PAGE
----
What do they need?
"This assignment had already started before my departure. Together with Patricia Hollinger of the BRS Institute, I had a few online meetings with the two savings and credit cooperatives that I was to visit, Hermes Gaibor and San Antonio. They explained they were looking for support in setting up a control framework, and describing a compliance policy and the rules and job descriptions for the person responsible for this. And they were very keen for advice on how to tackle possible money laundering.
You can discover more on the ground
In a first webinar, I took them through the basic principles of a good control system. But I kept the real work for when I was on the ground. This gives you more insight into the concrete needs, their operation and the technology available.
For example, the control policy of Hermes Gaibor, the youngest of both organisations, is still in its infancy. We started with the basic principles and took a first step towards developing a policy charter and distributing responsibilities. San Antonio, a cooperative with a longer history and a higher ranking, is clearly at a more advanced stage. But there, too, we discovered gaps. For example, they were unaware of important restrictions on money transactions to and from abroad, imposed by international regulations and also applicable to part of their banking activities.
Combining trust with control
Compliance is always complex. And so it is difficult also for cooperatives when they have to guard themselves against fraud and irregularities. Especially when people know each other well, there are potential conflicts of interest. Why would you delve deeply into a friend's credit application if you trust that person completely? And what if you suspect abuse by a neighbour with whom you get on well? These questions were addressed in workshops on 'Business ethics' and 'Dealing with dilemmas'.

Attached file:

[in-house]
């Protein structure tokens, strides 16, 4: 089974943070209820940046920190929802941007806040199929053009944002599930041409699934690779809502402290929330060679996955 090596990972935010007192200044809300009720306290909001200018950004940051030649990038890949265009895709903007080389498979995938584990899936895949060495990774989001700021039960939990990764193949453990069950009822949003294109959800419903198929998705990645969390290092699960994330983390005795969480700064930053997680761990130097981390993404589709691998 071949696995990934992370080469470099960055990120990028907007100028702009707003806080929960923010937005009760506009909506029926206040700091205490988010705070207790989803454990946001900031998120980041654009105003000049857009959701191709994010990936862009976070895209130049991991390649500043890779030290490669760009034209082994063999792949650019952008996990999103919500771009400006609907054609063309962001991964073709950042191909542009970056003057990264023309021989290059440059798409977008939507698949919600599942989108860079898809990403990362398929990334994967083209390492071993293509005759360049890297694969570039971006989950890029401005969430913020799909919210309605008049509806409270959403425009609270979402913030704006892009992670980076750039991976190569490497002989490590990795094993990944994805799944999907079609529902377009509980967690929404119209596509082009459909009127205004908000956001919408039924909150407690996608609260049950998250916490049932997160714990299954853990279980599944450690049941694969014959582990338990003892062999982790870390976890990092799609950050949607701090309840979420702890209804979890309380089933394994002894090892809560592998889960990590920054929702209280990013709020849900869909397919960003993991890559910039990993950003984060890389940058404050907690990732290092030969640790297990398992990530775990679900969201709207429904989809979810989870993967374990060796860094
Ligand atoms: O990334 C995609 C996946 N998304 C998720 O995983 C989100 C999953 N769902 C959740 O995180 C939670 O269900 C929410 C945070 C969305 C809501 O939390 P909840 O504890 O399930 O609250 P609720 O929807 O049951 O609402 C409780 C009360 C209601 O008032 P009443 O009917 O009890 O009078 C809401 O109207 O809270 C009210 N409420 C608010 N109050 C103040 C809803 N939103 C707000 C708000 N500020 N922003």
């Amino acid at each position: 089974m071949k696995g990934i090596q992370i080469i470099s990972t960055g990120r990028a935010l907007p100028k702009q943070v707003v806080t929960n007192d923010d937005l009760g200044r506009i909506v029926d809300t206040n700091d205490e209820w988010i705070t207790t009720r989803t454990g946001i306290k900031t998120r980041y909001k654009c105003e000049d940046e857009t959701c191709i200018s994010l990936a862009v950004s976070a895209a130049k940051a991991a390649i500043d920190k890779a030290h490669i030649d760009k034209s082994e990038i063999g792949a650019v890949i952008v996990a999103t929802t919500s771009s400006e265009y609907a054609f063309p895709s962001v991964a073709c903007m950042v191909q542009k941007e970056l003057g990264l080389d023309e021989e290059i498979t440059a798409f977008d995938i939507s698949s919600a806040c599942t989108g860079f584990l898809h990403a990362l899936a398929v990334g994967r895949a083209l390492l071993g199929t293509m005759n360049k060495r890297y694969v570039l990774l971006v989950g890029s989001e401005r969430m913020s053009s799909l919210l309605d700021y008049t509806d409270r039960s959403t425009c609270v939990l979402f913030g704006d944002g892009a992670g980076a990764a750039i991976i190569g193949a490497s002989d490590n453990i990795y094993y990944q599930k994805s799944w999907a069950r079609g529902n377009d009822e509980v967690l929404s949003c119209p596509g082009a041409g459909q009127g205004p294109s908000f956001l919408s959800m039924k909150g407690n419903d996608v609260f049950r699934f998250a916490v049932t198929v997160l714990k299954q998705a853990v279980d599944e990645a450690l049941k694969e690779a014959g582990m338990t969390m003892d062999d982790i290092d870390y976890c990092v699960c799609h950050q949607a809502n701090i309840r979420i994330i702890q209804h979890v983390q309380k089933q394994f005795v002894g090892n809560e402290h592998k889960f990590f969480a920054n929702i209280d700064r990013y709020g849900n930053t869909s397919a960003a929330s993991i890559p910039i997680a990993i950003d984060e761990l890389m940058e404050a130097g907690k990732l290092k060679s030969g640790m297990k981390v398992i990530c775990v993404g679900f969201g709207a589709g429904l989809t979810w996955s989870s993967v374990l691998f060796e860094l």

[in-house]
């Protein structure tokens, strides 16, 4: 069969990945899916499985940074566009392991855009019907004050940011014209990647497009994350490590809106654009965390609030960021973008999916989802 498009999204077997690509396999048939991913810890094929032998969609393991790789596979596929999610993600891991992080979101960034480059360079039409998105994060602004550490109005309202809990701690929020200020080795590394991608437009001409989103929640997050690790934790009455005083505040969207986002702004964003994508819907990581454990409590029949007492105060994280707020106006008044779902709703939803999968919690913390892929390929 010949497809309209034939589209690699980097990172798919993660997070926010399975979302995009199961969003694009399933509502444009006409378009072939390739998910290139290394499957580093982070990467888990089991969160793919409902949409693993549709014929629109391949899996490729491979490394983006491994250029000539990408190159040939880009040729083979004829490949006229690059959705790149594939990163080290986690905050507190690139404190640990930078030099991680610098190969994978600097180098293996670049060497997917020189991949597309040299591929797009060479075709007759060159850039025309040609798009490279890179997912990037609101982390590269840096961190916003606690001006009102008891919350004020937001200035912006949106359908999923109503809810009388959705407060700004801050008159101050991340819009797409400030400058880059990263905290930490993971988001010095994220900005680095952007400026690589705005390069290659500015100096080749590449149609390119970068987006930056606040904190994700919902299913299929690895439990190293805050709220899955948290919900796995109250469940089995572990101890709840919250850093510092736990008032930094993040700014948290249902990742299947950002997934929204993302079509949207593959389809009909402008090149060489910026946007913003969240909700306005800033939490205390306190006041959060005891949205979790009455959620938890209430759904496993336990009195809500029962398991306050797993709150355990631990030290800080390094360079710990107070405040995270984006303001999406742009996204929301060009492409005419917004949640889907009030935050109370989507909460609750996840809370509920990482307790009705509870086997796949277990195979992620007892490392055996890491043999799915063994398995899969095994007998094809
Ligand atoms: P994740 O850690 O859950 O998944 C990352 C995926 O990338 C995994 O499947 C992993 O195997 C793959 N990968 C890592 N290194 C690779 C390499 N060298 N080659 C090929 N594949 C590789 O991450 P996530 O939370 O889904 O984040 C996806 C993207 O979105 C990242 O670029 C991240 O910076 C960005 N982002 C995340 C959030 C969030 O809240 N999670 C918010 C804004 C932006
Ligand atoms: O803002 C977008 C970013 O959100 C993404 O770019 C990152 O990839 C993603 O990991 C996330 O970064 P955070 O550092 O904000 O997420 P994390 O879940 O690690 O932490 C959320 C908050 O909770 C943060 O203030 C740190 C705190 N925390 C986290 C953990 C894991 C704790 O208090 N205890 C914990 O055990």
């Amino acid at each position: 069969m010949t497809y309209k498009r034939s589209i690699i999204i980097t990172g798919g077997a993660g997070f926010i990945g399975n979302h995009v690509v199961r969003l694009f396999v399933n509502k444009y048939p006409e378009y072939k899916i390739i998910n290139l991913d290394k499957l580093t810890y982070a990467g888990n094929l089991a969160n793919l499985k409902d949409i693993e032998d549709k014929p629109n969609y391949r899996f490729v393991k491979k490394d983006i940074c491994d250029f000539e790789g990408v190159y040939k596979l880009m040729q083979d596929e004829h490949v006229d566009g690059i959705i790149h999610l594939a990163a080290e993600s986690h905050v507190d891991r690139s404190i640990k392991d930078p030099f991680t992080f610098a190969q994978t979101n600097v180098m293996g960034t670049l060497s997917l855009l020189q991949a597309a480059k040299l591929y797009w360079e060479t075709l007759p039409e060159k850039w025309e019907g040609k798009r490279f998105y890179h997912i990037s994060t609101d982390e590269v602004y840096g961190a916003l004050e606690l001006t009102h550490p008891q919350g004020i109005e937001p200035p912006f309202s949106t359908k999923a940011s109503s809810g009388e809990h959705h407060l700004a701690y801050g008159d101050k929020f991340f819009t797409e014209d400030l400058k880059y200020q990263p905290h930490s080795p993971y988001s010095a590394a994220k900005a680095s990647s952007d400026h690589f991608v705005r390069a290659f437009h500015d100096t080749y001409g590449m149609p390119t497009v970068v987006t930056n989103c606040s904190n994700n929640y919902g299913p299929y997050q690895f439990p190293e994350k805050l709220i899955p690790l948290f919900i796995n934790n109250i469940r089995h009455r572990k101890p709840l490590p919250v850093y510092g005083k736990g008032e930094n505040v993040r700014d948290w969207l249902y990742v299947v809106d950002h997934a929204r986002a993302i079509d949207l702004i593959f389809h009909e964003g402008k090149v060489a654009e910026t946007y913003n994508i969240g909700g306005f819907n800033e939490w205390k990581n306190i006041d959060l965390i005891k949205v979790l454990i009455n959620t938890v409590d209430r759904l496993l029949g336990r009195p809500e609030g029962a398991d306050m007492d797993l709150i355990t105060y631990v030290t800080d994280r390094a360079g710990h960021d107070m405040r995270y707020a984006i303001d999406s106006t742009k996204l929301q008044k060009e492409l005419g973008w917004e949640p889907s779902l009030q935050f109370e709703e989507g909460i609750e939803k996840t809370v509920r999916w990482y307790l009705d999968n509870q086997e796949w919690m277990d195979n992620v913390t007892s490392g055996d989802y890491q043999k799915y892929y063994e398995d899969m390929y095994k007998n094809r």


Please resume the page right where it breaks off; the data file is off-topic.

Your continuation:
Vulnerable to money laundering
In addition to the relational aspect, we also came across challenges that were specific to the region. Through the stories of the people you meet, you discover the difficulties these cooperatives have to navigate. Drug routes and human trafficking channels cross through this region. High levels of criminality combined with extreme poverty, lack of security and an absent government make these MFIs more vulnerable to money laundering. Hermes Gaibor, for instance, suspected that one of their clients – consciously or otherwise – was being used as a money mule by drug dealers. A major risk for the cooperative, as it could lose its banking licence.
It requires confidence to talk about this. Only by being present on site and through human contact can you build up a relationship that allows this.
Give back what I received myself
Hermes Gaibor and San Antonio are now working to protect themselves against fraud of all kinds. And I really want to help them with that. I have been fortunate to have had many opportunities throughout my life. I was able to study and was encouraged to develop myself. Now it's my turn to share knowledge and give others opportunities to grow. Volunteering for BRS fits in perfectly with this. Like BRS, I want to strengthen organisations that offer people opportunities. Because I believe in a better world and want to help build it. That gives me fulfilment and makes me happy."